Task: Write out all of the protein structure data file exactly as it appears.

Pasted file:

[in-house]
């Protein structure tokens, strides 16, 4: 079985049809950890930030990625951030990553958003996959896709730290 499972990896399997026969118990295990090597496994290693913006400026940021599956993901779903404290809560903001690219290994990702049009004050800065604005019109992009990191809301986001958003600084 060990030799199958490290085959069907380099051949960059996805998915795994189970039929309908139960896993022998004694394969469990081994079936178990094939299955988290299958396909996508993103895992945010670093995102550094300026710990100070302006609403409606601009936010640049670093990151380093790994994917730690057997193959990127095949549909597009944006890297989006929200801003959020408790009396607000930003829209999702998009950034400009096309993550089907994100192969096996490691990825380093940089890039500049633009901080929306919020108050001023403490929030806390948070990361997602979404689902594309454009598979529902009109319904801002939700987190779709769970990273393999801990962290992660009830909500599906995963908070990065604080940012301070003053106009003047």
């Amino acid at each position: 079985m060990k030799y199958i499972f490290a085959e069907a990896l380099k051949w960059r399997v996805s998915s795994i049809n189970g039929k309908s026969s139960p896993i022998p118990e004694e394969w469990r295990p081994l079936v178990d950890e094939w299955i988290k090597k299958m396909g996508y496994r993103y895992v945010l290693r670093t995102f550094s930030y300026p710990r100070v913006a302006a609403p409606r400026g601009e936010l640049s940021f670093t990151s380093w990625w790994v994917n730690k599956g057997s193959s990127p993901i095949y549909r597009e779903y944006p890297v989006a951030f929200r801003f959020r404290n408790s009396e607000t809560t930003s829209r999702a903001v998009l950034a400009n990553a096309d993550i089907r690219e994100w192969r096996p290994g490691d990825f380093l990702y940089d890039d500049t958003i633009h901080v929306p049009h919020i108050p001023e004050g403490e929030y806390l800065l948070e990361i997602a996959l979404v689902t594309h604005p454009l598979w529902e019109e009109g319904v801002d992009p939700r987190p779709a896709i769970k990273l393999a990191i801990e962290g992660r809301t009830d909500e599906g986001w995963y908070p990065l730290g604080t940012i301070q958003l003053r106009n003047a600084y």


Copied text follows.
[in-house]
């Protein structure tokens, strides 16, 4: 079985049809950890930030990625951030990553958003996959896709730290 499972990896399997026969118990295990090597496994290693913006400026940021599956993901779903404290809560903001690219290994990702049009004050800065604005019109992009990191809301986001958003600084 060990030799199958490290085959069907380099051949960059996805998915795994189970039929309908139960896993022998004694394969469990081994079936178990094939299955988290299958396909996508993103895992945010670093995102550094300026710990100070302006609403409606601009936010640049670093990151380093790994994917730690057997193959990127095949549909597009944006890297989006929200801003959020408790009396607000930003829209999702998009950034400009096309993550089907994100192969096996490691990825380093940089890039500049633009901080929306919020108050001023403490929030806390948070990361997602979404689902594309454009598979529902009109319904801002939700987190779709769970990273393999801990962290992660009830909500599906995963908070990065604080940012301070003053106009003047």
């Amino acid at each position: 079985m060990k030799y199958i499972f490290a085959e069907a990896l380099k051949w960059r399997v996805s998915s795994i049809n189970g039929k309908s026969s139960p896993i022998p118990e004694e394969w469990r295990p081994l079936v178990d950890e094939w299955i988290k090597k299958m396909g996508y496994r993103y895992v945010l290693r670093t995102f550094s930030y300026p710990r100070v913006a302006a609403p409606r400026g601009e936010l640049s940021f670093t990151s380093w990625w790994v994917n730690k599956g057997s193959s990127p993901i095949y549909r597009e779903y944006p890297v989006a951030f929200r801003f959020r404290n408790s009396e607000t809560t930003s829209r999702a903001v998009l950034a400009n990553a096309d993550i089907r690219e994100w192969r096996p290994g490691d990825f380093l990702y940089d890039d500049t958003i633009h901080v929306p049009h919020i108050p001023e004050g403490e929030y806390l800065l948070e990361i997602a996959l979404v689902t594309h604005p454009l598979w529902e019109e009109g319904v801002d992009p939700r987190p779709a896709i769970k990273l393999a990191i801990e962290g992660r809301t009830d909500e599906g986001w995963y908070p990065l730290g604080t940012i301070q958003l003053r106009n003047a600084y």